The best part of my “job” as a Consultant is working with people. The power of collaboration is basis of civilization, and I feel it is my gift and talent to unearth and catalyze this power. The history of mankind is a litany of examples of people working together to make the world move faster, grow bigger, work smarter, and build higher. But just as there have been many triumphs of cooperative achievement, there have been many failures.
The root cause of most cooperative failure is communication or rather, mis-communication. We’ve seen it play out countless times in professional and personal environments. At this time that I’d like to invoke the Biblical example of the Tower of Babel. As long as the people had a shared vision and a common language, there was no limit to what they could accomplish. As soon as they spoke different languages, the endeavor failed. Languages are not limited to our geographic and national tongues i.e. Spanish, English, German, Twi, etc… but also the linguistic and etymological peculiarities of our crafts and professions.
The language peculiarities of these craftsmen and professionals are hallmarks of the expertise that Instructional Designers seek when working with Subject Matter Experts (SMEs)….and it can also make it incredibly difficult to work with them. This is the double-edged sword of working with SMEs. They may know what they’re doing and know what they’re talking about – but they don’t communicate it in terms that may be readily understood and applied. It’s the job of the Instructional Designer to fashion the nebulous brilliance of the SME into a system of learning. The Instructional Designer transforms the expert-level experience of the SME into a roadmap for predictable outcomes.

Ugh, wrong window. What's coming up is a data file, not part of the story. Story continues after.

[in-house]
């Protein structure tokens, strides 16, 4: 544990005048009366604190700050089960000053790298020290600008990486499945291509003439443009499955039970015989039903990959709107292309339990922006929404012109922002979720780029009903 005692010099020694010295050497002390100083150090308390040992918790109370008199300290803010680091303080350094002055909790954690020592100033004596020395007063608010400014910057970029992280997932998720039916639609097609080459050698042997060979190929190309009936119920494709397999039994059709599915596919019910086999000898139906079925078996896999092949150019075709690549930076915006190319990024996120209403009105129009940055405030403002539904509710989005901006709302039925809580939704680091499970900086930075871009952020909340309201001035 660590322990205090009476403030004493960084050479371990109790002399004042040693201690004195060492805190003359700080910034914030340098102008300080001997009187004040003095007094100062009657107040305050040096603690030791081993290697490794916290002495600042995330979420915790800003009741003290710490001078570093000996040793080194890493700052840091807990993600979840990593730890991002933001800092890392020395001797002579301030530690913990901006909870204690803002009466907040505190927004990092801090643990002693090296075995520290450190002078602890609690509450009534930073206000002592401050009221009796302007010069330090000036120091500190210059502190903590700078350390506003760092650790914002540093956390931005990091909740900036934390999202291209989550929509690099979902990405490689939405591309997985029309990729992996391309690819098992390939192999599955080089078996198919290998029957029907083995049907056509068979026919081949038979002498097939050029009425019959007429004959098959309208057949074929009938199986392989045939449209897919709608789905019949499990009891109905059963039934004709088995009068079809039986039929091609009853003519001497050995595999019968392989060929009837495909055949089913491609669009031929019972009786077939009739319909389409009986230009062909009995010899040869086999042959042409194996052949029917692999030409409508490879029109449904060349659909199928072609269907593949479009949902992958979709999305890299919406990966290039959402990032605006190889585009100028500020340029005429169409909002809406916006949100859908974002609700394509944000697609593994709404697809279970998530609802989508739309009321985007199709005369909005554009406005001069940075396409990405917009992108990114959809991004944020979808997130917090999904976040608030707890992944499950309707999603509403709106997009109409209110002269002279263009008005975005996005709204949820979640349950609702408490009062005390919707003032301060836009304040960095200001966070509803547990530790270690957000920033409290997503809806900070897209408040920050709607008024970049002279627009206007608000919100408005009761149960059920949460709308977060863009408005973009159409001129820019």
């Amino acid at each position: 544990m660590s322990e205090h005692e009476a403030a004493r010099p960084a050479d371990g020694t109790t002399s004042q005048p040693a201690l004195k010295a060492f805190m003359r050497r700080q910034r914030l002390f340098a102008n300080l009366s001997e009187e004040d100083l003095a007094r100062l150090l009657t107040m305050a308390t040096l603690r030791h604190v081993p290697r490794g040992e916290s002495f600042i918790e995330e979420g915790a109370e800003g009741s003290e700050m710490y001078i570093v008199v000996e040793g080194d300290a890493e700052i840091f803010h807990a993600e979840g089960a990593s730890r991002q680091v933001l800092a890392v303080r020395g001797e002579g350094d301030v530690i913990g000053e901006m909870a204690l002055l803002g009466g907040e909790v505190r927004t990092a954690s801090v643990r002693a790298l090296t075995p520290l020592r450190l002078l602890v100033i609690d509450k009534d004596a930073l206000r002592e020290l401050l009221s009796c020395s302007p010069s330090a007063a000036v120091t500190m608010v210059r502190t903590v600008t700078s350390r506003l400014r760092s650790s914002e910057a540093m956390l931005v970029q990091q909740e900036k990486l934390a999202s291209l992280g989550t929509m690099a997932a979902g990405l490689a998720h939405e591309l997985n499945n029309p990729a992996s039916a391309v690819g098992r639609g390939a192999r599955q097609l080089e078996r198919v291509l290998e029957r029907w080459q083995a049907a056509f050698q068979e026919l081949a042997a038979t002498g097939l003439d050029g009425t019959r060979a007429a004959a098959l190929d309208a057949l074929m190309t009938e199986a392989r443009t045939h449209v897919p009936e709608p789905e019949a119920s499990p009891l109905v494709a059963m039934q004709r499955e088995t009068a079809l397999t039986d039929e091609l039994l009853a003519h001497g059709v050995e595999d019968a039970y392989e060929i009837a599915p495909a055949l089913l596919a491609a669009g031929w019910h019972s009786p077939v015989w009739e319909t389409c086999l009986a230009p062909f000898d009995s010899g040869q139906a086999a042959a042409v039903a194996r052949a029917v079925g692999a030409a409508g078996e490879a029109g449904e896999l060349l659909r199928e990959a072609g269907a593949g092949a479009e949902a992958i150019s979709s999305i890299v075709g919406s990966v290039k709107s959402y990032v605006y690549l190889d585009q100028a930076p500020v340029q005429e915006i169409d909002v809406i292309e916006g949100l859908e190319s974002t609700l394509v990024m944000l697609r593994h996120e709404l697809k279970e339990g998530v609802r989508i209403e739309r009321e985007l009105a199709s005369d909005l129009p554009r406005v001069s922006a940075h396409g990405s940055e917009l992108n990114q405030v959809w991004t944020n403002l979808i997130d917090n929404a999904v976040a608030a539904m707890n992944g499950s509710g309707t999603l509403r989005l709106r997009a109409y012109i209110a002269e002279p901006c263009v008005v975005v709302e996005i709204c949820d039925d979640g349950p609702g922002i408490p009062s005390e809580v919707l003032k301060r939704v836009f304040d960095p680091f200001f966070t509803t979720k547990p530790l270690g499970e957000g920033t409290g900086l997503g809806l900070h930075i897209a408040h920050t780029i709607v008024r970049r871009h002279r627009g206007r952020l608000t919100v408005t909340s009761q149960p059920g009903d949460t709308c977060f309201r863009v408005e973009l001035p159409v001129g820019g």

This transformation is not a simple as the wave of a magic wand. When it is done well, it will seem as if magic has been performed, but it is actually the careful application of learning theory and technology that performs the deed. Methods of analysis, development, and validation are employed….Styles of learning, content curation, and modeling are applied. And all of this is done collaboratively so that the Sorcerer (Instructional Designer) and Source (SME) stay in sync.
Having a tool to aid in collaboration – to overcome the barrier of language is critical. Historically, these tools were steeped in the methodological experience of the Instructional Designer. Today, as platforms evolve to lower barriers we are finding that there are technological solutions as well.
One such solution that I’ve found is Synapse. Synapse automates the instructional design process. It allows the learning team and subject matter experts to collaborate seamlessly to design, develop, manage, and scale training needs. It creates an ecosystem for designers and stakeholders to collaborate on design, content, objectives and best practices. As far as I can tell, Synapse is alone in this space.
I’m hoping to find more tools to help me to be an effective “translator.” Please feel free to share your thoughts about standout products and platforms in the comments. Thank you.